Using Spoon Theory to Explain Chronic Illness
Guest blog post
For people living with a chronic illness like arthritis or fibromyalgia, every day is a struggle. Daily tasks like showering, getting dressed or preparing meals that come so easily to most people are genuinely strenuous for ‘spoonies’, the informal name given to chronic illness sufferers.
This moniker owes to a stroke of genius from lupus patient Christine Miserandino and a visit to a café 15 years ago.
She was having lunch with a friend when she was asked what it was like to live with lupus. Christine did not launch into a long-winded depiction of her struggles, but instead grabbed a dozen spoons from unoccupied tables, gave them to her friend and asked her to describe a typical day.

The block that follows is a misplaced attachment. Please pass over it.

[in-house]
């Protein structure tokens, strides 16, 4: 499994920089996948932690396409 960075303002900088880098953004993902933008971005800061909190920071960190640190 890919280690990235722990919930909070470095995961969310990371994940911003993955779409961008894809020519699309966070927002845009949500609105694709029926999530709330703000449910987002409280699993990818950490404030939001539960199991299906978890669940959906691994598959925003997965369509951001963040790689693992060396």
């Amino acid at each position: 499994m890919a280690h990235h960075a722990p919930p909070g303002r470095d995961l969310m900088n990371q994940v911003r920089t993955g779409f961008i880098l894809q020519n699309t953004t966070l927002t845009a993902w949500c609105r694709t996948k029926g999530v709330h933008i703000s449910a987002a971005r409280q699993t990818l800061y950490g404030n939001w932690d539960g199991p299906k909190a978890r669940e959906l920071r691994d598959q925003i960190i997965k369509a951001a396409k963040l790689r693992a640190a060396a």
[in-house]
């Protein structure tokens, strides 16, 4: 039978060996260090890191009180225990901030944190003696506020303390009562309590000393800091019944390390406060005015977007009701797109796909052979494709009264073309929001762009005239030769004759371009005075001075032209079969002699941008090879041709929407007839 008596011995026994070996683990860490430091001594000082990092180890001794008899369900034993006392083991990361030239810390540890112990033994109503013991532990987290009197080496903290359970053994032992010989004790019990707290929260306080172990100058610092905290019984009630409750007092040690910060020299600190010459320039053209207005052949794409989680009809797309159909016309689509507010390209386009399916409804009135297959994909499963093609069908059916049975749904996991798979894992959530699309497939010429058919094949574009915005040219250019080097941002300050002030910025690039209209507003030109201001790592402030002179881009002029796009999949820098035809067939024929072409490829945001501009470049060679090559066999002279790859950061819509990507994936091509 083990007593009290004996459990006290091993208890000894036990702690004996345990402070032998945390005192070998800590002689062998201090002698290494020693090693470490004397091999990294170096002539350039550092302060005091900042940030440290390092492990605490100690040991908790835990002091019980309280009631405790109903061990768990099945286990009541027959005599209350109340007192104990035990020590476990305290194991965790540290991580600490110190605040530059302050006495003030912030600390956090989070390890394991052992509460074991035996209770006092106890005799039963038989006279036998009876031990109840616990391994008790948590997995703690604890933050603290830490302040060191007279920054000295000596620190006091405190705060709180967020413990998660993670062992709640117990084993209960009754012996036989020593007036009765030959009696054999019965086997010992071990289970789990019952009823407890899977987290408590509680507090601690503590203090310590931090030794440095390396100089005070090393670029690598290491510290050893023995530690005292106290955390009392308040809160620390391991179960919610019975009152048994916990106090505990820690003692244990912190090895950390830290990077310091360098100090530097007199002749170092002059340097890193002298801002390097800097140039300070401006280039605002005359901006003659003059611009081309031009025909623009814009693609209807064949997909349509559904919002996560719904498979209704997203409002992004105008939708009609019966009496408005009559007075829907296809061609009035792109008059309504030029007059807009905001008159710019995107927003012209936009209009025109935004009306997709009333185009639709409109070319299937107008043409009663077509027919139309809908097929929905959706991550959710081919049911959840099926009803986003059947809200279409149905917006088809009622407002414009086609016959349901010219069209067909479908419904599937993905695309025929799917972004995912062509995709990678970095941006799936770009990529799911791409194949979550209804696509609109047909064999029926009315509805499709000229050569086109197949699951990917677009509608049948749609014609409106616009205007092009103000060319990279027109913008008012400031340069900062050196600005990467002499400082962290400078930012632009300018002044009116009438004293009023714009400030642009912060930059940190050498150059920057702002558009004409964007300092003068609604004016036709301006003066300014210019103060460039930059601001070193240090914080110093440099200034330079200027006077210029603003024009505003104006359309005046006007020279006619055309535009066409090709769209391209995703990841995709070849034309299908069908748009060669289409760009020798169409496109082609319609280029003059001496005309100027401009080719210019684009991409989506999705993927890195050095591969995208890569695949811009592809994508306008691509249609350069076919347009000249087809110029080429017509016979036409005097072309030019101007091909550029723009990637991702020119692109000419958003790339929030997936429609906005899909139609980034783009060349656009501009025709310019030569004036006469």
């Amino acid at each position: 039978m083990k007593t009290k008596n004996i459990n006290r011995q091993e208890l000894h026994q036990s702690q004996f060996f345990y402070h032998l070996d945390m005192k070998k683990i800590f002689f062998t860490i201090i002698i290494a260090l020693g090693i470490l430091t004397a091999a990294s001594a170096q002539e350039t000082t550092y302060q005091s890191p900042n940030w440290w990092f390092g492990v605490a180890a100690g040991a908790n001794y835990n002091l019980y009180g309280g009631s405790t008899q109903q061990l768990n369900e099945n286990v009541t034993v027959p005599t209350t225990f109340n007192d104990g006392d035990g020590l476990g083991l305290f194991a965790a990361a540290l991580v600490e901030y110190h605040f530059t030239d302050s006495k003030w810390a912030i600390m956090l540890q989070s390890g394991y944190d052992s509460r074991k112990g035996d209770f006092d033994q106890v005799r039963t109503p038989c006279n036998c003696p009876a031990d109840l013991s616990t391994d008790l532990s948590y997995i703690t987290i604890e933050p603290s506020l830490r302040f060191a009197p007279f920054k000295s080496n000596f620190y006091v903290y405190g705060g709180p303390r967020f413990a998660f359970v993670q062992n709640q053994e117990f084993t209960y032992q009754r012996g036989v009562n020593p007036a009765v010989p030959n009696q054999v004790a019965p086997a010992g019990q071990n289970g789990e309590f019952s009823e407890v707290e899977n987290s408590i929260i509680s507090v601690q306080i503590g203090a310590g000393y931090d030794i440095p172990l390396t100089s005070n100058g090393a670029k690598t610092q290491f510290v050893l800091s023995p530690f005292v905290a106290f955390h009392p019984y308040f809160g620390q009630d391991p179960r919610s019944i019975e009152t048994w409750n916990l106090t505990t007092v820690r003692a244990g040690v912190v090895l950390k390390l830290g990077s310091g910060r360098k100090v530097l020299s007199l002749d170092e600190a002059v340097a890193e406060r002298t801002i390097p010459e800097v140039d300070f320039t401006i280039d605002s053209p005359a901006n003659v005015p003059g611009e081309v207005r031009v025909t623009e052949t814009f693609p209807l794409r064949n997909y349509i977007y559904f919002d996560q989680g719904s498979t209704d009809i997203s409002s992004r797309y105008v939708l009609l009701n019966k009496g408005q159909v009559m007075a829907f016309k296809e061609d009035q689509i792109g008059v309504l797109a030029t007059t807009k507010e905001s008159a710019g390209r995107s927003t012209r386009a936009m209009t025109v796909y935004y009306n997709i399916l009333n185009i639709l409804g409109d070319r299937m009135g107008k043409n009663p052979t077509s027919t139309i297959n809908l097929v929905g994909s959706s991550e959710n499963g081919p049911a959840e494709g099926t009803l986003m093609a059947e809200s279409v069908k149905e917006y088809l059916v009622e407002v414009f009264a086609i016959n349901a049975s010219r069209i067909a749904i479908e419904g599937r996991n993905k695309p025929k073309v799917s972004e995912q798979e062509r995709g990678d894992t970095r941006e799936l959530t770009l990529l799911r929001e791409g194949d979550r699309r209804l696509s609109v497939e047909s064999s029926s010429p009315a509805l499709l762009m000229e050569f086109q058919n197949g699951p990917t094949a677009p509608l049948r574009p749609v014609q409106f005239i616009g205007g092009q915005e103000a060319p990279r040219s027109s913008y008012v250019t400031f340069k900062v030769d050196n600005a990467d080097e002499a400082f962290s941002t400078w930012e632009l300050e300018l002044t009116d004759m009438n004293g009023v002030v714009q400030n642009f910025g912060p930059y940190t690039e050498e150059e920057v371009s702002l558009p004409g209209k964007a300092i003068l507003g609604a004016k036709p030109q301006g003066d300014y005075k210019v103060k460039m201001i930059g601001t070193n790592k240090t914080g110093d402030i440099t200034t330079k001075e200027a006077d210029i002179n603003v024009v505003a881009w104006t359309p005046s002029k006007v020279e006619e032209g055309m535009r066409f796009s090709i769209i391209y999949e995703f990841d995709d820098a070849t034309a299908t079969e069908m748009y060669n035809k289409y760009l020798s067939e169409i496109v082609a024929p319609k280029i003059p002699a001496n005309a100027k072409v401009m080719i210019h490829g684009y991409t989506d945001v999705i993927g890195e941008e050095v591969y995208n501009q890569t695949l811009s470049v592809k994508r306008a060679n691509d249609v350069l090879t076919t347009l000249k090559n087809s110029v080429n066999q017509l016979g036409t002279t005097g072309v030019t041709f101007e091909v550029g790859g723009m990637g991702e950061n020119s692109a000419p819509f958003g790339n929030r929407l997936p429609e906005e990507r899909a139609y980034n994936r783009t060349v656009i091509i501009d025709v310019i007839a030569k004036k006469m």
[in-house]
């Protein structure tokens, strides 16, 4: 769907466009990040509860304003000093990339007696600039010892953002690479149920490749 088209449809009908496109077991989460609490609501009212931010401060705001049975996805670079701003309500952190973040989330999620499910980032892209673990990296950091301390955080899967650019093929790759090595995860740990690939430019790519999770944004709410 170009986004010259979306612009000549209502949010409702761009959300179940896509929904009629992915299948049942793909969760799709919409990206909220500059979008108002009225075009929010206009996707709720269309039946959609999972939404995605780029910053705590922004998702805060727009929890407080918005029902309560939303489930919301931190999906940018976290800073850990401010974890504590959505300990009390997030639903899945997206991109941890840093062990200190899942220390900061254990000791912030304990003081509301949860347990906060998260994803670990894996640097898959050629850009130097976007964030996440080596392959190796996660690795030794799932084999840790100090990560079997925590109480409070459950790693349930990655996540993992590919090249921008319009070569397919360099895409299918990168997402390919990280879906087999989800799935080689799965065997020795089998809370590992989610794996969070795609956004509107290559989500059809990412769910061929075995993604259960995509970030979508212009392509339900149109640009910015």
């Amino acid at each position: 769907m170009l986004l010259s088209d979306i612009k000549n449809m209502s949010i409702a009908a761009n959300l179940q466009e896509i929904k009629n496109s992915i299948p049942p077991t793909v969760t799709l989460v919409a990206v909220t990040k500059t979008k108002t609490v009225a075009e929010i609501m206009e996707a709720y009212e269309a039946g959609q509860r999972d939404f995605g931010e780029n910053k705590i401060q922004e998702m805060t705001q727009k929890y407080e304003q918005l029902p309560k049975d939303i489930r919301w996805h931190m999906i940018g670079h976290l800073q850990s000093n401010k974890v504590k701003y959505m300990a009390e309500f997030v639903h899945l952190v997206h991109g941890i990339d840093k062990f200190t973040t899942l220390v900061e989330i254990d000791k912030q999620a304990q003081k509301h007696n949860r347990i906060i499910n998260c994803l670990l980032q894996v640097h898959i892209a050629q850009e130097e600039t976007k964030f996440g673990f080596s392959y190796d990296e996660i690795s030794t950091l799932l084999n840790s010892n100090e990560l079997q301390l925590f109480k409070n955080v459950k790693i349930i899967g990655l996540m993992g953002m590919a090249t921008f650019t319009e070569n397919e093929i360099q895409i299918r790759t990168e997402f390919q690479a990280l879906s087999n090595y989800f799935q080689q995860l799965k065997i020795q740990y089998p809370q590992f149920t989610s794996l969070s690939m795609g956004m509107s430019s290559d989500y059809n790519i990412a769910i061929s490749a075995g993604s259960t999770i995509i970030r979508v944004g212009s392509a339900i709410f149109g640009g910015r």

Every time her friend mentioned a task like showering, Christine would take a spoon from her, explaining that this activity took from her daily energy levels. After a few minutes of this exercise, her friend truly realised the scale of the struggles that chronic illness sufferers experience every day.
Christine’s theory is now used worldwide to explain the difficulties faced by people living with a range of medical conditions, many of which are not apparent to the naked eye. In many cases, people’s struggles are heightened by a narrow-minded, cynical attitude from others, with accusations of “milking it” or “being lazy” thrown around with abandon. If only those people knew what it was like to find it arduous just to get out of bed in the morning, their perceptions might change.
Find out more about Christine’s Spoon Theory and its real-life application in this infographic from Burning Nights